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Extenuating/Special Circumstances

Extenuating/Special Circumstances

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Extenuating/Special Circumstances

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  1. Extenuating/Special Circumstances Presented by: Earl Tretheway University at Albany

  2. What are Extenuating/Special Circumstances? Although the formula used to determine eligibility for federal student aid is basically the same for all applicants, there is some flexibility. In some cases the financial aid administrator might adjust the cost of attendance or the information used to calculate the EFC to take into account any extenuating circumstances the student might have. Extenuating Circumstances are conditions that DIFFERENTIATE an individual student, not a condition that exists for a whole class of students.

  3. Extenuating Circumstances Divorce Separation Death Job loss High medical expenses Elementary and Secondary tuition costs. Independence: always refer to the financial aid office at the school.

  4. Other Extenuating Circumstances There may be unique situations that do not fall into these parameters. Always check with the financial aid administrator to see if the student may qualify.

  5. Timing…. If conditions such as death, divorce and separation occur prior to submission of the original FAFSA, that information should be reflected on the initial FAFSA form. Extenuating/Special Circumstance forms should be filed only after the original FAFSA has been processed.

  6. How does a student apply? Contact the school for an application and guidance. Most schools have a specific application that they can send to you which specifies what documentation is required. Always remember: Documentation, Documentation Documentation!

  7. Examples of Documentation Scenario: Unemployment: If a parent loses their job in January 2013 and the information reported on the FAFSA is from 2012. An Extenuating Circumstance has occurred. Possible required documentation: A letter from the former employer stating the last day of work and YTD earnings. Documentation of any severance pay and unemployment benefits received.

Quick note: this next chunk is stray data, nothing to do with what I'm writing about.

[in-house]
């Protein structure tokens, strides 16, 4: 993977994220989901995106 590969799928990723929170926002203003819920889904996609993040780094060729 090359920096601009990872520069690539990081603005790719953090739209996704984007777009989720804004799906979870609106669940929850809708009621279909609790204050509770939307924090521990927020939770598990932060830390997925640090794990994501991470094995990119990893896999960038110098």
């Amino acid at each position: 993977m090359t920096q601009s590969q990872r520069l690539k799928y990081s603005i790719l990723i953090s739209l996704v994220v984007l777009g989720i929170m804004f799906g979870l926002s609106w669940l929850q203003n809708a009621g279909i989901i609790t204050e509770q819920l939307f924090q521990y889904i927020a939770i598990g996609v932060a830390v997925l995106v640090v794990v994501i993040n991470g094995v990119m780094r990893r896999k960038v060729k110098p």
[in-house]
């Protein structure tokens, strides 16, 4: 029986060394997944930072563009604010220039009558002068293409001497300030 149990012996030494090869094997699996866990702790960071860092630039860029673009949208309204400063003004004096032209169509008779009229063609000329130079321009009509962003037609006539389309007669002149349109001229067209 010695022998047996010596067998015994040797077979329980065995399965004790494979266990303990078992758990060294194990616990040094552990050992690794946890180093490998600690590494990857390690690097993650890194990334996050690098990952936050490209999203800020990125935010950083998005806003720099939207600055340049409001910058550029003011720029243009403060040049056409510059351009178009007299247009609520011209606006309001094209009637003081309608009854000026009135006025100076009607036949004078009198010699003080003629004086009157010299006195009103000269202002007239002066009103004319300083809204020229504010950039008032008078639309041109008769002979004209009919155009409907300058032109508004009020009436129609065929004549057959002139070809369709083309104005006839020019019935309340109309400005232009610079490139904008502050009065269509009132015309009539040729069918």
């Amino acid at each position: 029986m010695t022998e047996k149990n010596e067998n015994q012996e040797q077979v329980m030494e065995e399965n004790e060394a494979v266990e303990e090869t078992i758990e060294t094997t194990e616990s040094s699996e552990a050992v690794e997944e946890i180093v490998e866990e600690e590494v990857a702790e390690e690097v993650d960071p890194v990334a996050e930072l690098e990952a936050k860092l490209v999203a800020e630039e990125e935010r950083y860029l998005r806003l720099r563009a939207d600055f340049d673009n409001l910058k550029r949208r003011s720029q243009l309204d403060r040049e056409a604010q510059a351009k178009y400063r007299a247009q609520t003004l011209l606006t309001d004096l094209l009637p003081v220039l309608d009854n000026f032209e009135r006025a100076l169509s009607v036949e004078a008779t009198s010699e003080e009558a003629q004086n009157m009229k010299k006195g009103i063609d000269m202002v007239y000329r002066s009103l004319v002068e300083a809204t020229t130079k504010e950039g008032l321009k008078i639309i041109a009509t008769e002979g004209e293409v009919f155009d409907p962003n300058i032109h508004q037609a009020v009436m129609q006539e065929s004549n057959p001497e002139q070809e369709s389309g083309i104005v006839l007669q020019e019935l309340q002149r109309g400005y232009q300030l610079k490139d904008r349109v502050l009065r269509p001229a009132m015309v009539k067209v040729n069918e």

8. Most schools do not accept this paperwork until after a certain amount of time has passed. This is due to temporary situations. Always check with the school.

  9. Deadlines Most schools set up deadlines. Make sure you check and adhere to these dates. Try to work with one person at the school. Remember just because one school has approved and processed an extenuating circumstance for the student, this does not mean that all schools will do the same. This decision is determined by each school.

  10. Dependency Overrides Case by Case basis. Examples: Relative has legal guardianship of student. Student unable to live at family residence due to documented abuse. Parents unwillingness to provide information or support the students education DOES NOTqualify for an override.

  11. Dependency Status Red Flags I’m pregnant… I have nothing to do with my parents… My parents kicked me out… I live with a relative… My parents do not support me…. My parents do not claim me on their tax returns.. My parents won’t pay for my college education…. ETC….

  12. Final Thoughts Always check the financial aid administrator if you have any extenuating circumstances that might affect the amount the family is expected to contribute or the student’s dependency status. There always needs to be a very good reason along with proper documentation to support the claim . The administrators decision is final and cannot be appealed to the U.S. Department of Education.

  13. QUESTIONS ??